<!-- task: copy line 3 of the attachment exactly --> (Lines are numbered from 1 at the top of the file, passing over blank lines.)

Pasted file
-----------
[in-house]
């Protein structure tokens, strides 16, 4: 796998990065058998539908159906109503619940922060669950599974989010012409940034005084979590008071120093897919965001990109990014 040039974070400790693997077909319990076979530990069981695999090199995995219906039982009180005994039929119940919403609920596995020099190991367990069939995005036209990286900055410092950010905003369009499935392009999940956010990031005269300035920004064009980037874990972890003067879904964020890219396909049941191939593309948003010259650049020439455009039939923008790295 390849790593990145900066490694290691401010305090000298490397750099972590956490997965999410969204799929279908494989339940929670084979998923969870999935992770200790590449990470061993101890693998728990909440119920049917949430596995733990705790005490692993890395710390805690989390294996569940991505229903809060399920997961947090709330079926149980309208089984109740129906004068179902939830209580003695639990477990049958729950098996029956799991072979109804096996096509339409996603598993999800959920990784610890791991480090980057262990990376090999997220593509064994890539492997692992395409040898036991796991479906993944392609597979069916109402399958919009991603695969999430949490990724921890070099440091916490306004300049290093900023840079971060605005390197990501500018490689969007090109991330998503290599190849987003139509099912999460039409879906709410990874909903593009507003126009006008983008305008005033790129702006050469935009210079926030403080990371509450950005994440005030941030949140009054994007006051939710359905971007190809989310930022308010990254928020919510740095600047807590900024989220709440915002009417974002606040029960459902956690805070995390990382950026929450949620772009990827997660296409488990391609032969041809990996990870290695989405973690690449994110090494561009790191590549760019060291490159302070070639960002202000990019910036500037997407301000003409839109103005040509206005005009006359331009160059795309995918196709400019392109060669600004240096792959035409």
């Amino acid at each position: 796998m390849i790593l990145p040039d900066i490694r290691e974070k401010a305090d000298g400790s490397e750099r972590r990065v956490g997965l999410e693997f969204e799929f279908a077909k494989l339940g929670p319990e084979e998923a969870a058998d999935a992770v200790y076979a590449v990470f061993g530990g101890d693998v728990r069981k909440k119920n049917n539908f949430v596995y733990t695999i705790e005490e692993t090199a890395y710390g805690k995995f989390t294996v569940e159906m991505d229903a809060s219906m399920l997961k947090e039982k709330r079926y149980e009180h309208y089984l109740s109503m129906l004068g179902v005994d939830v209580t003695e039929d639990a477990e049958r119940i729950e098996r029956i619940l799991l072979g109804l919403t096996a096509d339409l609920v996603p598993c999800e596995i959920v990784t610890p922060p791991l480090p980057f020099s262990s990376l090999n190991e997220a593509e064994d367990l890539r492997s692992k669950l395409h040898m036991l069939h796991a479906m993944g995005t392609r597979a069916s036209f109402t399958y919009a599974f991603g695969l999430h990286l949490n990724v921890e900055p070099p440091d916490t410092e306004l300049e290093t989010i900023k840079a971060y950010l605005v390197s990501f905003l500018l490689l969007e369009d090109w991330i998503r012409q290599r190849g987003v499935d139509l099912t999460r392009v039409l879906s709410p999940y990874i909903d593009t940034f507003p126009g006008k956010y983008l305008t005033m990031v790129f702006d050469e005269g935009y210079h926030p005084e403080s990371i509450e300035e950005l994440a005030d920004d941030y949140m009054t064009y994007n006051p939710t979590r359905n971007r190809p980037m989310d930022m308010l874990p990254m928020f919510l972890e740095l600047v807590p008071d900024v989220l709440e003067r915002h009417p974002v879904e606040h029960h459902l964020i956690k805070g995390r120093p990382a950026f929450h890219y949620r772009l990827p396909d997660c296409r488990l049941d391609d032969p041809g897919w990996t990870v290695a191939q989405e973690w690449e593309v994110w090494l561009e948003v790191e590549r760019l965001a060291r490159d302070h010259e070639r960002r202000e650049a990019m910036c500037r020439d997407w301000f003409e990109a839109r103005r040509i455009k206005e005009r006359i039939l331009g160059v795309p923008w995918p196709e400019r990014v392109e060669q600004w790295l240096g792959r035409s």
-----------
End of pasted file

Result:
């Amino acid at each position: 796998m390849i790593l990145p040039d900066i490694r290691e974070k401010a305090d000298g400790s490397e750099r972590r990065v956490g997965l999410e693997f969204e799929f279908a077909k494989l339940g929670p319990e084979e998923a969870a058998d999935a992770v200790y076979a590449v990470f061993g530990g101890d693998v728990r069981k909440k119920n049917n539908f949430v596995y733990t695999i705790e005490e692993t090199a890395y710390g805690k995995f989390t294996v569940e159906m991505d229903a809060s219906m399920l997961k947090e039982k709330r079926y149980e009180h309208y089984l109740s109503m129906l004068g179902v005994d939830v209580t003695e039929d639990a477990e049958r119940i729950e098996r029956i619940l799991l072979g109804l919403t096996a096509d339409l609920v996603p598993c999800e596995i959920v990784t610890p922060p791991l480090p980057f020099s262990s990376l090999n190991e997220a593509e064994d367990l890539r492997s692992k669950l395409h040898m036991l069939h796991a479906m993944g995005t392609r597979a069916s036209f109402t399958y919009a599974f991603g695969l999430h990286l949490n990724v921890e900055p070099p440091d916490t410092e306004l300049e290093t989010i900023k840079a971060y950010l605005v390197s990501f905003l500018l490689l969007e369009d090109w991330i998503r012409q290599r190849g987003v499935d139509l099912t999460r392009v039409l879906s709410p999940y990874i909903d593009t940034f507003p126009g006008k956010y983008l305008t005033m990031v790129f702006d050469e005269g935009y210079h926030p005084e403080s990371i509450e300035e950005l994440a005030d920004d941030y949140m009054t064009y994007n006051p939710t979590r359905n971007r190809p980037m989310d930022m308010l874990p990254m928020f919510l972890e740095l600047v807590p008071d900024v989220l709440e003067r915002h009417p974002v879904e606040h029960h459902l964020i956690k805070g995390r120093p990382a950026f929450h890219y949620r772009l990827p396909d997660c296409r488990l049941d391609d032969p041809g897919w990996t990870v290695a191939q989405e973690w690449e593309v994110w090494l561009e948003v790191e590549r760019l965001a060291r490159d302070h010259e070639r960002r202000e650049a990019m910036c500037r020439d997407w301000f003409e990109a839109r103005r040509i455009k206005e005009r006359i039939l331009g160059v795309p923008w995918p196709e400019r990014v392109e060669q600004w790295l240096g792959r035409s």